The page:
US8373556Jul 12, 2011Feb 12, 2013Cardiac Pacemakers, Inc.Medical data transport over wireless life critical network
US8376839 *Oct 19, 2009Feb 19, 2013Wms Gaming Inc.Gaming machine with improved lighting arrangement
US8395498May 9, 2008Mar 12, 2013Cardiac Pacemakers, Inc.Wireless patient communicator employing security information management
US8515547May 9, 2008Aug 20, 2013Cardiac Pacemakers, Inc.Wireless patient communicator for use in a life critical network
US8545320Jun 24, 2010Oct 1, 2013Wms Gaming Inc.Gaming machine with surround sound features
US8587427Feb 4, 2013Nov 19, 2013Cardiac Pacemakers, Inc.Medical data transport over wireless life critical network
US8638221Nov 26, 2012Jan 28, 2014Cardiac Pacemakers, Inc.Modular patient communicator for use in life critical network
US8777757Sep 26, 2012Jul 15, 2014Wms Gaming Inc.Gaming machine having enhanced emotive lighting feature
US8812841Jan 27, 2010Aug 19, 2014Cardiac Pacemakers, Inc.Communications hub for use in life critical network
US8818522Jul 31, 2013Aug 26, 2014Cardiac Pacemakers, Inc.Wireless patient communicator for use in a life critical network
US8841847Aug 30, 2011Sep 23, 2014Motorola Mobility LlcElectronic device for controlling lighting effects using an audio file
US20080320126 *Jun 25, 2007Dec 25, 2008Microsoft CorporationEnvironment sensing for interactive entertainment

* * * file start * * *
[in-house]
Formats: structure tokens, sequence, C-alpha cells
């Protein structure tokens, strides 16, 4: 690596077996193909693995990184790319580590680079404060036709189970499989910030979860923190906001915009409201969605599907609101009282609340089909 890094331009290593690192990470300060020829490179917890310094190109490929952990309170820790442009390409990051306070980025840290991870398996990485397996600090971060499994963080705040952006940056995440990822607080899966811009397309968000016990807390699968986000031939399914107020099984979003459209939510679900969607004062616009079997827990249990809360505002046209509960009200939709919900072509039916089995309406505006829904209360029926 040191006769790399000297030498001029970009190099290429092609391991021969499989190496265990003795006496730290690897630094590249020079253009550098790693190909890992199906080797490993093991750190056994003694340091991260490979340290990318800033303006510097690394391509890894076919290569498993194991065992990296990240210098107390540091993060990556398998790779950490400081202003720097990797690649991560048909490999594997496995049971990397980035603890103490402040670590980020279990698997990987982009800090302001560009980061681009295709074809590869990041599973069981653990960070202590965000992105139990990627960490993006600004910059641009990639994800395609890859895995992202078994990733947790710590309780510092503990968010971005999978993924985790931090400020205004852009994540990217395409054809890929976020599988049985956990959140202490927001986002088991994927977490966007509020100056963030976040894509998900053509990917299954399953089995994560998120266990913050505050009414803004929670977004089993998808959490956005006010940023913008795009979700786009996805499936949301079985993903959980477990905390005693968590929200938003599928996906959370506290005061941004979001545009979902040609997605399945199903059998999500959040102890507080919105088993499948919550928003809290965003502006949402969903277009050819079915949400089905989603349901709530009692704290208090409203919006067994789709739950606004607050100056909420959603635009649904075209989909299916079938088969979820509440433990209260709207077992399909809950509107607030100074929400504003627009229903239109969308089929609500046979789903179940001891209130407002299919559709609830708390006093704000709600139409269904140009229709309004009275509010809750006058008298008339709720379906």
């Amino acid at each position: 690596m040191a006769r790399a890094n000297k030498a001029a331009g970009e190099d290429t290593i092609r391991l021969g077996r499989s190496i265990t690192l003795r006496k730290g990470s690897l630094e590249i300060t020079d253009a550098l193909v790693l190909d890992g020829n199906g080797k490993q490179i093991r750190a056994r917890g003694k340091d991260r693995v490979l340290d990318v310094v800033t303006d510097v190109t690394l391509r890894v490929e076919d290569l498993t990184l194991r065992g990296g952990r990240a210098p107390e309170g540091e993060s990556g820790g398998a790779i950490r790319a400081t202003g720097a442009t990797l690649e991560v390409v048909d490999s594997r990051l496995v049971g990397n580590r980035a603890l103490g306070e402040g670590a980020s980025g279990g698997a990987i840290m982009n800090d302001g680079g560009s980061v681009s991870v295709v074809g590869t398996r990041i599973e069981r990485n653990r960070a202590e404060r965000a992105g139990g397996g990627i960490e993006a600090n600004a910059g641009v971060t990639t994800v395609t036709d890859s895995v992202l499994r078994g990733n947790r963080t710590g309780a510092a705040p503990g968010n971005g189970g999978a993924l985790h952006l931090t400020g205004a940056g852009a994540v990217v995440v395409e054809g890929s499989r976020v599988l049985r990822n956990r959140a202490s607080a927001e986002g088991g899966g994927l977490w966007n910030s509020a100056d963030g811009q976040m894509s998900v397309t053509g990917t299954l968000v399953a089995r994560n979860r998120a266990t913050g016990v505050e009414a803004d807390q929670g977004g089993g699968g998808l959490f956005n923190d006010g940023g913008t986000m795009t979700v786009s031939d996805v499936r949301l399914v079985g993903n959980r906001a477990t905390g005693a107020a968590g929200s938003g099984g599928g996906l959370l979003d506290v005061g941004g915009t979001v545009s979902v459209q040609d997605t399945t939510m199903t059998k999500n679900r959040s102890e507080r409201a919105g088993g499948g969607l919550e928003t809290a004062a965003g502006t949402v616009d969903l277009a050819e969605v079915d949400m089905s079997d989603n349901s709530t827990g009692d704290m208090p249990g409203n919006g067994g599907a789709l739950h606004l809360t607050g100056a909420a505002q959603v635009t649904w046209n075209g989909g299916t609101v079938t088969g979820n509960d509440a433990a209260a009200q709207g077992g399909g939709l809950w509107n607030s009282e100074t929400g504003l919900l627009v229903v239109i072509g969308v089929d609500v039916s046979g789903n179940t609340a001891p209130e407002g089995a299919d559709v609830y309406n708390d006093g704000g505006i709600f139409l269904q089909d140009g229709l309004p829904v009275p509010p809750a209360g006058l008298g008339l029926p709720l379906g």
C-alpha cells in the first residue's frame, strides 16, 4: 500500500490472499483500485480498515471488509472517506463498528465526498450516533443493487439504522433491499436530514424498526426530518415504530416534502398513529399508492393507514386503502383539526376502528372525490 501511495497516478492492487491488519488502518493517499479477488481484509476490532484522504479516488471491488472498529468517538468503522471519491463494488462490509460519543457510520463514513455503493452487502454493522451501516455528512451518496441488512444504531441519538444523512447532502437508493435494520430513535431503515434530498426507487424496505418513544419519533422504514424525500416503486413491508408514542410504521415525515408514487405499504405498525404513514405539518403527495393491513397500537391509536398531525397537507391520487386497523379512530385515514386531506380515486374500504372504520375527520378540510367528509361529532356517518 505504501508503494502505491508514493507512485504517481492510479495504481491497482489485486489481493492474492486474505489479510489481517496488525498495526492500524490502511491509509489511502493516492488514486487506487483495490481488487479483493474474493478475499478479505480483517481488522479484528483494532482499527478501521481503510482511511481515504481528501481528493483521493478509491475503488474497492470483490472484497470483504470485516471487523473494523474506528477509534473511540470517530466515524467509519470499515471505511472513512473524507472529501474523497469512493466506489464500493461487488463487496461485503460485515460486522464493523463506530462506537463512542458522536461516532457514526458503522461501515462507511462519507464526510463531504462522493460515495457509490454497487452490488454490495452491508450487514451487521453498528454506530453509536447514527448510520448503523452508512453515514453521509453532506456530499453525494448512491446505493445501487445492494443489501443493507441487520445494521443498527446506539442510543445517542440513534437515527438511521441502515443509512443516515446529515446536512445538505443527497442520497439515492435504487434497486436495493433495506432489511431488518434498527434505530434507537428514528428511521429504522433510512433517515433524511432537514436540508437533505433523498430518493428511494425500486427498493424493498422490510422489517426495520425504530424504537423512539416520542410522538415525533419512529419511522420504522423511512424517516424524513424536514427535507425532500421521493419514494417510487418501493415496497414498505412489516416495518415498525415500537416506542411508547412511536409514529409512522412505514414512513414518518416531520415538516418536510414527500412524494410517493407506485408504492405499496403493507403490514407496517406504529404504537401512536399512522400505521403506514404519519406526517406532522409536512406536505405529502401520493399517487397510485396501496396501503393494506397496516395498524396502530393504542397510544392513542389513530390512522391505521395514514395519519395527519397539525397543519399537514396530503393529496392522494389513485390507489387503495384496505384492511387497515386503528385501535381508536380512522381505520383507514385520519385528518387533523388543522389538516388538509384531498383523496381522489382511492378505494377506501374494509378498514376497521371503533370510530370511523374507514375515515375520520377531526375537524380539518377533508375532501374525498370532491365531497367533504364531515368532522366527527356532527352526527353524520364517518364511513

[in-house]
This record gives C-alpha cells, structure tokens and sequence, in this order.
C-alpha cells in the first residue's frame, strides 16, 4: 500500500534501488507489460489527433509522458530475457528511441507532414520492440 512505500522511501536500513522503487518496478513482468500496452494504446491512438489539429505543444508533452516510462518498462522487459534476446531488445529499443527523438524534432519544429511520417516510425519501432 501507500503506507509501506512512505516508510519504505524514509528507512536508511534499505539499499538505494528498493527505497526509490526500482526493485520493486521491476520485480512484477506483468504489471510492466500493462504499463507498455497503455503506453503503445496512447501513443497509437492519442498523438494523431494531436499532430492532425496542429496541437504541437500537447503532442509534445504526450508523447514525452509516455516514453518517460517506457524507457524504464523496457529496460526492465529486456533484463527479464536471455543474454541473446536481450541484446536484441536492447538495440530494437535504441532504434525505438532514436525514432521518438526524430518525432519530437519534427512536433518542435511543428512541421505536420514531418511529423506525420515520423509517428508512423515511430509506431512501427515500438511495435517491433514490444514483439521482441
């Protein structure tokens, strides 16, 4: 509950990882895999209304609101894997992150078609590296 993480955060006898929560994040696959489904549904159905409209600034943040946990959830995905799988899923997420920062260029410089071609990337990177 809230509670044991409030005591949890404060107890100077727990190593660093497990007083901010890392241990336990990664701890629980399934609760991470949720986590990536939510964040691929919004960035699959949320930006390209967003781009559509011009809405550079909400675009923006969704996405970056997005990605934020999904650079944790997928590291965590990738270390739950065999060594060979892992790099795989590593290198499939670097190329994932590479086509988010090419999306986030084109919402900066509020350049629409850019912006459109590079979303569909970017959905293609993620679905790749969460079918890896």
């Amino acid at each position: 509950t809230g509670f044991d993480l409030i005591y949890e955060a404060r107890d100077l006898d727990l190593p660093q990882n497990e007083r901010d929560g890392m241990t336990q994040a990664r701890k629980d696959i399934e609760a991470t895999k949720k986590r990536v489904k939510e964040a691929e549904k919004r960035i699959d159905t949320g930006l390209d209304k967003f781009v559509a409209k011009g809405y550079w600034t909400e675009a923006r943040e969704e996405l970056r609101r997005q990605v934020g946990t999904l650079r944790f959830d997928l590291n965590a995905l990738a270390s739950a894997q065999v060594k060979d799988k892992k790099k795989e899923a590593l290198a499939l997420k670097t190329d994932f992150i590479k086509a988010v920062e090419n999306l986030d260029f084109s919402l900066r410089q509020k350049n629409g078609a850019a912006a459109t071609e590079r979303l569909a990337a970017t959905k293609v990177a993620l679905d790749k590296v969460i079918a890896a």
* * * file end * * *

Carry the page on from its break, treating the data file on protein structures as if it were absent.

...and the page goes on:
US20100213873 *Jun 5, 2009Aug 26, 2010Dominique PicardSystem and method for light and color surround
US20100244745 *Nov 4, 2008Sep 30, 2010Koninklijke Philips Electronics N.V.Light management system with automatic identification of light effects available for a home entertainment system
US20100321284 *Oct 22, 2007Dec 23, 2010Koninklijde Philips Electronics N.V.System, method and computer-readable medium for displaying light radiation
US20110201411 *Oct 19, 2009Aug 18, 2011Wms Gaming Inc.Gaming Machine With Improved Lighting Arrangement
US20110316426 *Dec 25, 2007Dec 29, 2011Sharp Kabushiki KaishaAudio-visual environment control device, audio-visual environment control system and audio-visual environment control method
US20120007938 *Sep 22, 2011Jan 12, 2012Kuo-Ching ChiangPortable communication device with multi-tasking module for parallelism
US20130147396 *Dec 15, 2011Jun 13, 2013Comcast Cable Communications, LlcDynamic Ambient Lighting
EP2605622A2 *Dec 7, 2012Jun 19, 2013Comcast Cable Communications, LLCDynamic ambient lighting